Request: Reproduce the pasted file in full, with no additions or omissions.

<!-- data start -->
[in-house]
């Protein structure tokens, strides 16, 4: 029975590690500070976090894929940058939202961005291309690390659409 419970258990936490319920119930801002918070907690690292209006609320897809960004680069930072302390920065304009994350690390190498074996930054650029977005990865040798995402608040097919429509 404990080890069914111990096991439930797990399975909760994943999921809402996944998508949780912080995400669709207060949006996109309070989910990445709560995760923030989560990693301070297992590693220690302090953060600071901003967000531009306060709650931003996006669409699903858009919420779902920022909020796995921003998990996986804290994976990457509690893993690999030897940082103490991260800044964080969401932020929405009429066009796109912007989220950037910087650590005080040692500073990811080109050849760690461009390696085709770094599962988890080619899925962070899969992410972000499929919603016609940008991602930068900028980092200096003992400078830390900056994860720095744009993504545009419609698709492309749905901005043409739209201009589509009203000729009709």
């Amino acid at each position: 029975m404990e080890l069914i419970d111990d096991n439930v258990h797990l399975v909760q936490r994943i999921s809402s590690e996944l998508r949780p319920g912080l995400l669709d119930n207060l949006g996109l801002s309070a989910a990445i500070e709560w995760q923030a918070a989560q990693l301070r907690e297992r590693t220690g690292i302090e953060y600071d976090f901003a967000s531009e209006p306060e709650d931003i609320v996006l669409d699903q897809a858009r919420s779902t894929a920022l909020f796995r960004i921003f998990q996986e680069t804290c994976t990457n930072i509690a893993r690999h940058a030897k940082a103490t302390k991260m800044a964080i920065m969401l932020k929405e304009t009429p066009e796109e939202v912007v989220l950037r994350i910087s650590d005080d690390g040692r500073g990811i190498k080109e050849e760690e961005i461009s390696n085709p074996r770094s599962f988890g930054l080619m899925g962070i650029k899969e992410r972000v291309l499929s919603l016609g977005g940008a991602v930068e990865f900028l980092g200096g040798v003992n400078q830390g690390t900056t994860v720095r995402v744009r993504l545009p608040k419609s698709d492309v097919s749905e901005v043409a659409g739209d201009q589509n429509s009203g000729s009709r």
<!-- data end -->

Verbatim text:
[in-house]
């Protein structure tokens, strides 16, 4: 029975590690500070976090894929940058939202961005291309690390659409 419970258990936490319920119930801002918070907690690292209006609320897809960004680069930072302390920065304009994350690390190498074996930054650029977005990865040798995402608040097919429509 404990080890069914111990096991439930797990399975909760994943999921809402996944998508949780912080995400669709207060949006996109309070989910990445709560995760923030989560990693301070297992590693220690302090953060600071901003967000531009306060709650931003996006669409699903858009919420779902920022909020796995921003998990996986804290994976990457509690893993690999030897940082103490991260800044964080969401932020929405009429066009796109912007989220950037910087650590005080040692500073990811080109050849760690461009390696085709770094599962988890080619899925962070899969992410972000499929919603016609940008991602930068900028980092200096003992400078830390900056994860720095744009993504545009419609698709492309749905901005043409739209201009589509009203000729009709």
């Amino acid at each position: 029975m404990e080890l069914i419970d111990d096991n439930v258990h797990l399975v909760q936490r994943i999921s809402s590690e996944l998508r949780p319920g912080l995400l669709d119930n207060l949006g996109l801002s309070a989910a990445i500070e709560w995760q923030a918070a989560q990693l301070r907690e297992r590693t220690g690292i302090e953060y600071d976090f901003a967000s531009e209006p306060e709650d931003i609320v996006l669409d699903q897809a858009r919420s779902t894929a920022l909020f796995r960004i921003f998990q996986e680069t804290c994976t990457n930072i509690a893993r690999h940058a030897k940082a103490t302390k991260m800044a964080i920065m969401l932020k929405e304009t009429p066009e796109e939202v912007v989220l950037r994350i910087s650590d005080d690390g040692r500073g990811i190498k080109e050849e760690e961005i461009s390696n085709p074996r770094s599962f988890g930054l080619m899925g962070i650029k899969e992410r972000v291309l499929s919603l016609g977005g940008a991602v930068e990865f900028l980092g200096g040798v003992n400078q830390g690390t900056t994860v720095r995402v744009r993504l545009p608040k419609s698709d492309v097919s749905e901005v043409a659409g739209d201009q589509n429509s009203g000729s009709r």